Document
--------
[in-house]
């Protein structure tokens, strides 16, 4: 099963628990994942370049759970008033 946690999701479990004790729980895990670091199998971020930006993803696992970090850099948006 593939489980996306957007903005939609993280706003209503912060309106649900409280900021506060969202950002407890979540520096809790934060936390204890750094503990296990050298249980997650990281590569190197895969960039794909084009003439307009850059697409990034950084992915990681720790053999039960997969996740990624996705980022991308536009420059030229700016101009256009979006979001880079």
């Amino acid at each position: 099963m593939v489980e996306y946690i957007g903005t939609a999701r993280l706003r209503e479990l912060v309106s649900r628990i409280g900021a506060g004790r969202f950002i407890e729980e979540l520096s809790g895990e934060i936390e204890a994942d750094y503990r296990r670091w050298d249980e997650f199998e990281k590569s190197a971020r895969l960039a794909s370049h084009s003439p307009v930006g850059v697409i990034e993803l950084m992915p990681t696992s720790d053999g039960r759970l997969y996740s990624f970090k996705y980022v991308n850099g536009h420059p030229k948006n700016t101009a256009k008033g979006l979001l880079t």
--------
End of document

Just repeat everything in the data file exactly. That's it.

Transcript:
[in-house]
């Protein structure tokens, strides 16, 4: 099963628990994942370049759970008033 946690999701479990004790729980895990670091199998971020930006993803696992970090850099948006 593939489980996306957007903005939609993280706003209503912060309106649900409280900021506060969202950002407890979540520096809790934060936390204890750094503990296990050298249980997650990281590569190197895969960039794909084009003439307009850059697409990034950084992915990681720790053999039960997969996740990624996705980022991308536009420059030229700016101009256009979006979001880079």
């Amino acid at each position: 099963m593939v489980e996306y946690i957007g903005t939609a999701r993280l706003r209503e479990l912060v309106s649900r628990i409280g900021a506060g004790r969202f950002i407890e729980e979540l520096s809790g895990e934060i936390e204890a994942d750094y503990r296990r670091w050298d249980e997650f199998e990281k590569s190197a971020r895969l960039a794909s370049h084009s003439p307009v930006g850059v697409i990034e993803l950084m992915p990681t696992s720790d053999g039960r759970l997969y996740s990624f970090k996705y980022v991308n850099g536009h420059p030229k948006n700016t101009a256009k008033g979006l979001l880079t």